Counseling Services

The last two years have been very hard on some students. Your mental health and wellbeing is very important, and you deserve support

It’s easy to make an appointment with a counselor for in-person, video or phone assistance

  • Self-schedule using our Navigate app
  • Call (608) 246-6076 during service hours (see bottom of page) 
  • Need immediate assistance for an urgent concern? Call (608) 246-6060
  • To avoid delays, please avoid emailing or calling your counselor for scheduling
  • If you have questions only about course planning and selection make an appointment with an academic advisor. not a counselor

Before your first meeting with a counselor, you will be asked to complete the Informed Consent Intake Form in the email confirming your appointment. This will help you understand how counseling works and the brief survey will help your counselor understand your situation better.

For urgent or crisis counseling outside of service hours:

  • After hours, reach out to one of the following:
    • Journey Crisis Line -  (608) 280-2600
    • National Suicide Prevention Hotline - 1-800-273-TALK (8255) 
    • Crisis Text Line - text 'home' to 741741

Some people think there is something wrong with you if you talk to a counselor. This is simply not true. The reality is that talking to a counselor to make things better is a sign of wisdom and strength. It leads to improved mood, communication, self-acceptance and problem solving.

Image of counselor talking with student

 

  • Why would I talk to a counselor?

    Being a student can be pretty stressful by itself. Sometimes, other issues make being a student even harder. Talking to a counselor can support you as you develop a plan to address challenges that come up in your life. Talking to a counselor is a normal part of college life and often  leads to feeling better and to improvement in academic performance.

     

    What kinds of things can I discuss with a counselor?

     

    Just about anything. Students talk to counselors about anything that might distract them from concentrating on school:

    Relationships                     Worry or Anxiety

    Academic skills                  Sadness or Depression

    Managing stress               Family issues

    Career choices                   Financial issues

  • Confidentiality

    Your counselor cannot tell anyone what you share with them unless you give written permission.

    The counselor may need to disclose information to someone else if there is a risk to you or others or if there is a requirement from a court order.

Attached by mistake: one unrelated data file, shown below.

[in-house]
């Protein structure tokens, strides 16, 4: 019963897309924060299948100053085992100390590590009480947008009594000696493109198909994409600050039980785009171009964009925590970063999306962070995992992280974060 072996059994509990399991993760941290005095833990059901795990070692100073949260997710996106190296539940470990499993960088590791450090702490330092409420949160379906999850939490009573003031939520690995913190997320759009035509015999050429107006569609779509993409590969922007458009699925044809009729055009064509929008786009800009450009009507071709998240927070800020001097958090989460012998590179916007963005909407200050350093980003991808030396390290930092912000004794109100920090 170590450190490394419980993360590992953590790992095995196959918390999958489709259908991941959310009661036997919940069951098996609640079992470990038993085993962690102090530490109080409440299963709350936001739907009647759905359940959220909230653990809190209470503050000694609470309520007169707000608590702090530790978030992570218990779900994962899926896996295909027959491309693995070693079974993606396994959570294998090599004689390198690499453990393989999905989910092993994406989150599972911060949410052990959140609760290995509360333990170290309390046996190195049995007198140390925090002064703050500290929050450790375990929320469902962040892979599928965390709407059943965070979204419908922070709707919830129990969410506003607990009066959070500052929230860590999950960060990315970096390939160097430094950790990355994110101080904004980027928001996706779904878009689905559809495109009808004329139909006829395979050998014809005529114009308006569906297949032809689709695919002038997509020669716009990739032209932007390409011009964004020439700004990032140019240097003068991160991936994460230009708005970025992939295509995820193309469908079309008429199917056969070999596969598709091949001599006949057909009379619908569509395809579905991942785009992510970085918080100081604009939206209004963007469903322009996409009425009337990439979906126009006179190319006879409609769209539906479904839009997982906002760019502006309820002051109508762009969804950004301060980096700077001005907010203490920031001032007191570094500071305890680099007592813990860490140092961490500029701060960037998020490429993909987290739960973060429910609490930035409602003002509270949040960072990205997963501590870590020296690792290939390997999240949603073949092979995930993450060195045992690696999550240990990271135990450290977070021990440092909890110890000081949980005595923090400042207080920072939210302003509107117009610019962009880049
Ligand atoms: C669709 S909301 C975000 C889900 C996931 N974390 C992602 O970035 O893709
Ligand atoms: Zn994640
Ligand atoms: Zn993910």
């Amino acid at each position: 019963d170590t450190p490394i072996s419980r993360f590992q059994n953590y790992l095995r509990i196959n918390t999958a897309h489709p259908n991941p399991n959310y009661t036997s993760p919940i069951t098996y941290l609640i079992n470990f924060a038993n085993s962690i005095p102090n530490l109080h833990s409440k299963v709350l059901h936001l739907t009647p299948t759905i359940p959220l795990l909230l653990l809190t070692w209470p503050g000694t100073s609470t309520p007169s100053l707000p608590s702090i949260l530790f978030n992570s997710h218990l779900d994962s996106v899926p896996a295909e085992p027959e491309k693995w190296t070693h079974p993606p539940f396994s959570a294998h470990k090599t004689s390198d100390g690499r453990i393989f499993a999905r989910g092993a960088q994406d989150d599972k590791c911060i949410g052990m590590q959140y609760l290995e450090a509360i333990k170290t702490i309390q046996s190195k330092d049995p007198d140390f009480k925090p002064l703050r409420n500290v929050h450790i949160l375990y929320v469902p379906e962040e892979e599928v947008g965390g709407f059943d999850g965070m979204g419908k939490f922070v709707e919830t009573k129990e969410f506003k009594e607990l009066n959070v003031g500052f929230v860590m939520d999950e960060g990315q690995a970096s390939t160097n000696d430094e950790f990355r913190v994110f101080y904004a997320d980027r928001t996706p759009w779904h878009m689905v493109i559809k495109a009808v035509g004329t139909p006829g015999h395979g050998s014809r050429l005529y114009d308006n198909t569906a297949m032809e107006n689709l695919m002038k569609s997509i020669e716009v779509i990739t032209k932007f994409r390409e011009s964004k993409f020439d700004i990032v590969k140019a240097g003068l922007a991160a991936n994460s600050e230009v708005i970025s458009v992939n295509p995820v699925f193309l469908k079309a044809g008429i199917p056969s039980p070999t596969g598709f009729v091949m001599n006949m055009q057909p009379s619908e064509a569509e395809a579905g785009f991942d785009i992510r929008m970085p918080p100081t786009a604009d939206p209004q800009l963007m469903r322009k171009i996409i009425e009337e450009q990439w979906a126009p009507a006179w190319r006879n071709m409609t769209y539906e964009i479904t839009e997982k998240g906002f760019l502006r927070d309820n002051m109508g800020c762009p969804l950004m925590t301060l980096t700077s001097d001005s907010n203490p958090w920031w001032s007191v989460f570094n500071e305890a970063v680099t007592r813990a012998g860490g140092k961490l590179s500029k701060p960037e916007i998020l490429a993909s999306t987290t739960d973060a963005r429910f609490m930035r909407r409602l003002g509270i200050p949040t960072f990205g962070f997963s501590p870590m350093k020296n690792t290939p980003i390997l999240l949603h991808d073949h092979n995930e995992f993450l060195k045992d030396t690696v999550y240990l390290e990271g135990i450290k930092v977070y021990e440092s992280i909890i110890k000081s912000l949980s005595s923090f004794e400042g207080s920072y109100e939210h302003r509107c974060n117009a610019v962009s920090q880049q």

• Conflict Management Services
    Photo of Counseling Appointment

    Occasionally, a conflict comes up between a student and an instructor or between two students.  This can be a big distraction for students.

    Conflict Management Services (CMS) offers an informal, voluntary process to promote constructive resolution of conflicts facilitated by Madison College Counselors. CMS offers you support to solve the problem constructively to help you focus on the work of the class. CMS can help you learn to address conflict more directly and it helps relieve stress.

    How Conflict Management Services works:

    Student contacts Counseling Services by using the Navigate App, calling 608-246-6076, or emailing counselingservices@madisoncollege.eduCounselors meet with both parties to outline a constructive discussion to try to solve the issue.

    For more information about concerns, complaints, and conflict management services, visit the Dean of Students Webpage.

  • Support for Students of Color

    As counselors, we appreciate and respect the diversity of our student body and the uniqueness of each individual and their experiences. We strive to be mindful of diversity ranging from, but not limited to, race/ethnicity, sexual & gender orientation, socio-economic status, religion, and ability. 

    We acknowledge that our students of color and their communities have been directly impacted by the recent episodes of overt racism in our communities and nationwide. We understand that students may feel traumatized and unsafe due to these repeated actions of violence. We offer a safe space to process feelings and discuss how we can support students through these very difficult times. 

    Additional Resources for Students of Color:

    Black students

    https://www.nami.org/Your-Journey/Identity-and-Cultural-Dimensions/Black-African-American

    https://www.beam.community/

    https://www.mhanational.org/issues/black-and-african-american-communities-and-mental-health

    Native American students

    https://www.mhanational.org/issues/native-and-indigenous-communities-and-mental-health  

    Asian American/Asian students

    https://www.verywellmind.com/mental-health-resources-for-asian-pacific-islander-communities-5116843